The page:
American MOOCs (massive open online courses) have always been geared toward large emerging markets so it is no surprise that leaders such as Coursera and EdX are now hurtling into China. It seems deceptively easy: MOOCs deliver course content from US universities through free or low-cost alternatives. They partner with Chinese University counterparts or ISPs to gain channel access to students, some “localized” content and participation, and to provide the level of service necesssary to ease network management and course application in the Chinese context. Then at some point they begin to monetize at scale. China’s deep demand for US college education (approaching 300,000 students physically in the US this year) will, by all accounts, assure this online.
If this sounds promising you might first want to sort through China’s graveyard of US-based technology company failures. These are companies who often failed, or at minimum found it difficult to build a viable online business model in the Chinese context, including Google plus Android, Yahoo, EBay, Zynga, Groupon, Facebook, MySpace…the list goes on. MOOCs such as Coursera will argue that they are not online or even technology businesses but rather just a delivery platform for unique US educational content. That may be true–and it is doubful they will face the onerous regulatory restrictions of Facebook or Google–but it ignores some fundamental facts in China.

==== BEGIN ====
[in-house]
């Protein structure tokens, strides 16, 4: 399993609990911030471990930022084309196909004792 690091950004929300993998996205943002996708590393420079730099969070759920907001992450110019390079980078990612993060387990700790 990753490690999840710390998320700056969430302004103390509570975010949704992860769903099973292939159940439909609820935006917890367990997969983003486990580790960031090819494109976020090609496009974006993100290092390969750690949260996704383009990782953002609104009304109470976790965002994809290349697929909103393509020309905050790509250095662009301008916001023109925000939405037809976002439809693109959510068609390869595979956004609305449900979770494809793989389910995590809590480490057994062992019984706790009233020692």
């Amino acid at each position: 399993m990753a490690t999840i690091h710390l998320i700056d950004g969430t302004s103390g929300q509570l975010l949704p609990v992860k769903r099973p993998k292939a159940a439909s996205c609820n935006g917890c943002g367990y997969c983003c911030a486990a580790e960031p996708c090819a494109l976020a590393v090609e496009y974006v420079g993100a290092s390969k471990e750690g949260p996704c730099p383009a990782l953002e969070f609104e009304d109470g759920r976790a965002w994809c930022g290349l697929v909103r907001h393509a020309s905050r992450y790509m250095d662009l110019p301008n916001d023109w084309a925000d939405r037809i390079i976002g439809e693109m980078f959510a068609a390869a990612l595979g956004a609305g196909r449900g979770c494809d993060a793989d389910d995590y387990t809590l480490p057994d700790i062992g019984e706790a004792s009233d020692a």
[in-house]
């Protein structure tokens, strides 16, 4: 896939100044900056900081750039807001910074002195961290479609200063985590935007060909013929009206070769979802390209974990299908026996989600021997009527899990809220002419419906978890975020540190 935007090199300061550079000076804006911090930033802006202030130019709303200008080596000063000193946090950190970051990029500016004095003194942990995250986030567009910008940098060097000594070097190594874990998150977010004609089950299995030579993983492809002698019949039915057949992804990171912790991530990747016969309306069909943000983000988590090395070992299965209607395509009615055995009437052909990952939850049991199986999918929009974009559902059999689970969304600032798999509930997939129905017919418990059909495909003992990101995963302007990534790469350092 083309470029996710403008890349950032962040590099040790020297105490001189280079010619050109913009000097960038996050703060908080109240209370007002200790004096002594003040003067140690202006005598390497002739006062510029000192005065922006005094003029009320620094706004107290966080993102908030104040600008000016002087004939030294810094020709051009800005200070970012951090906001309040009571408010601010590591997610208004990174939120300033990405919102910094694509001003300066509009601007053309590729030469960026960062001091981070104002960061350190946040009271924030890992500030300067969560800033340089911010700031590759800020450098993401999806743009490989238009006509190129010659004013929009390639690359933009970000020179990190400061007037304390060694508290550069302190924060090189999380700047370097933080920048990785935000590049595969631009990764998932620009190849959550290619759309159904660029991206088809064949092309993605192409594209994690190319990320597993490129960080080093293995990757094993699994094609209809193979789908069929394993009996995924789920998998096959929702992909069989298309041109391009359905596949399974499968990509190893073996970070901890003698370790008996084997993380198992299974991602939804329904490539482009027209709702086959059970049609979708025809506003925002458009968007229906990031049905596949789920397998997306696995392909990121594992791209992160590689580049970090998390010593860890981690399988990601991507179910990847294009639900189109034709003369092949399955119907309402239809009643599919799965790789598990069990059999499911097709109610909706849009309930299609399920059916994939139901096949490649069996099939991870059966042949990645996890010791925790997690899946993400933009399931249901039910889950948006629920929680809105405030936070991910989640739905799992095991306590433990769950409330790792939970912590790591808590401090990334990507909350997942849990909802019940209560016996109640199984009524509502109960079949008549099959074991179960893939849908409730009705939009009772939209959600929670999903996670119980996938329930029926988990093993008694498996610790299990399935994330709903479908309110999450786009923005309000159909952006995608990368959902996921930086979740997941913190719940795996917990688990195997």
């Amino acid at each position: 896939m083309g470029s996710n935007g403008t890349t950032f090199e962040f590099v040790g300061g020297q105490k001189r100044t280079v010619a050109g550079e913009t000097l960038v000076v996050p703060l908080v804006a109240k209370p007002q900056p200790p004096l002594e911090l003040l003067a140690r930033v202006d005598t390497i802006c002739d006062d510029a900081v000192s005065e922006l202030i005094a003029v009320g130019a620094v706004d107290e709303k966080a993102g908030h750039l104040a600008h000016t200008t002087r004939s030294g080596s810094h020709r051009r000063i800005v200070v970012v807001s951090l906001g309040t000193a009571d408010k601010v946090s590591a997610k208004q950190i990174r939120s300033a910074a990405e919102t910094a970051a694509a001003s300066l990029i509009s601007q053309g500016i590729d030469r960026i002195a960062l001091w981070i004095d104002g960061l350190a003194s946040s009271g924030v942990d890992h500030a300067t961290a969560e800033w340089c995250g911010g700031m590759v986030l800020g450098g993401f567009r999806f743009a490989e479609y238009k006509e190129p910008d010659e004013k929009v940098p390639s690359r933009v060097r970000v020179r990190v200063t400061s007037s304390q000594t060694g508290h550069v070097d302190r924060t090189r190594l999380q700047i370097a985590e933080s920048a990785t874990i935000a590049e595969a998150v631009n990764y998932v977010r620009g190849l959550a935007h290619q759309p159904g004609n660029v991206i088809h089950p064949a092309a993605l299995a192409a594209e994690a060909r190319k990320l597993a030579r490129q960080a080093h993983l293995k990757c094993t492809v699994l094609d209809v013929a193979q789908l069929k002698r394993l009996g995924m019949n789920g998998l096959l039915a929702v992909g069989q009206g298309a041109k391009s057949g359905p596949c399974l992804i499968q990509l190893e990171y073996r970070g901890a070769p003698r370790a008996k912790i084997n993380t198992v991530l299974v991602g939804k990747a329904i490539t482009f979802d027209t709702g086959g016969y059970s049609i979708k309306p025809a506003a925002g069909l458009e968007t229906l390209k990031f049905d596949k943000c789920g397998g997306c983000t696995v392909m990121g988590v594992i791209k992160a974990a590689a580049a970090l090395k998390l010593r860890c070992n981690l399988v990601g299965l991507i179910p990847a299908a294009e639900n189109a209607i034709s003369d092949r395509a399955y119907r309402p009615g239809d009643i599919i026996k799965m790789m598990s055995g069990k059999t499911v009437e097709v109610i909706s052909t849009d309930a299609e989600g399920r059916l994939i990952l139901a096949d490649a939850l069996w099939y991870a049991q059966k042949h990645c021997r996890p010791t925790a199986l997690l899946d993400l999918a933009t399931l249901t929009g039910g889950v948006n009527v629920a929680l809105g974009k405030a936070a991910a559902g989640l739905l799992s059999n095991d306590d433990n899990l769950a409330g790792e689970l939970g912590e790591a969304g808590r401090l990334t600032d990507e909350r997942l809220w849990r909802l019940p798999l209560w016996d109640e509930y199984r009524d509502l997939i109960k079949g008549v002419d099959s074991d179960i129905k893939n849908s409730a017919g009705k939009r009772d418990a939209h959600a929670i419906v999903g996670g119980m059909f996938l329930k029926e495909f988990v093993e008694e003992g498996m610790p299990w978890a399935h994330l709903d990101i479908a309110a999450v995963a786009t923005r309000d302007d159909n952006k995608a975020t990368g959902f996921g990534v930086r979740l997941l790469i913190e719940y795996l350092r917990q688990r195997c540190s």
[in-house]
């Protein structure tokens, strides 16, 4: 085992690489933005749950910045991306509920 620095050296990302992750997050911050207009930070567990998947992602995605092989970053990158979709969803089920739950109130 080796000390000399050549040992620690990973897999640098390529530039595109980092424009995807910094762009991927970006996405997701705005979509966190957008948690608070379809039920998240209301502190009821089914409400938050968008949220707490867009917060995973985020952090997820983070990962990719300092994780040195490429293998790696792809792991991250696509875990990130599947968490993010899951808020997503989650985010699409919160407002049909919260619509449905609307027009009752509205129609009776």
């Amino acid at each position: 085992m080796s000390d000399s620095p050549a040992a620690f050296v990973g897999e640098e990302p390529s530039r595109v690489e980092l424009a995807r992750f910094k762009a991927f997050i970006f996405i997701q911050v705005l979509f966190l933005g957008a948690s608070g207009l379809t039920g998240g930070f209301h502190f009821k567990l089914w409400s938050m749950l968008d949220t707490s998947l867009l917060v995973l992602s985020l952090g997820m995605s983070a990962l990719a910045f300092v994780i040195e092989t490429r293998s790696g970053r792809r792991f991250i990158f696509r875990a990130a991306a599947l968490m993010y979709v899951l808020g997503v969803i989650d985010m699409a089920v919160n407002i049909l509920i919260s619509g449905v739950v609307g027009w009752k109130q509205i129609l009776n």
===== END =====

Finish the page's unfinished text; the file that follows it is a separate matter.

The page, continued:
Coursera and any other MOOC will face the same operating and competitive market challenges to their ability to build a viable business in China that everyone else has–and make no mistake, MOOCs are a “business” whether they know it or not, particularly as they move from aspirational degree education to massive online training with fewer barriers to entry. They will also confront education-specific issues in a highly protected environment. In China this will be cut-throat competition at both the content and price levels; partner and channel management challenges; adjacent market entrants (local and global); regulatory and credentialling issues; fake MOOC certificates; student and employer complaints; and many other fun days ahead.
I do not intend to distract from the profound opportunities to delivery US education to Chinese students online. China is on the cusp of dramatic changes across its educational landscape, whether in transnational education, study abroad, adaptive and peer-to-peer learning, or the deepening penegration of online education from K-12 through to adulthood. I am personally immersed in these endeavors and believe in their future. But ambition at the individual foreign company level requires a dose of reality in China, no matter how un-Silicon Valley that may sound, and the preventative medicine should be taken early.
Here are a few considerations.
Affordability and Demand is Only a Base Case.
China is today the world’s largest higher education market with almost 27 million students enrolled at undergraduate level and this does not include millions more pursuing vocational (non-academic track in China), post-graduate and adult education, the last all potential MOOC students. The future pipeline is also unquestionably strong: a youth population (15-24 years) of over 208 million; 101 million primary school enrolments; and 97 million secondary school enrolments as of 2012. The equation is complete by adding the well-known fact that approximately 390 million internet users in the country.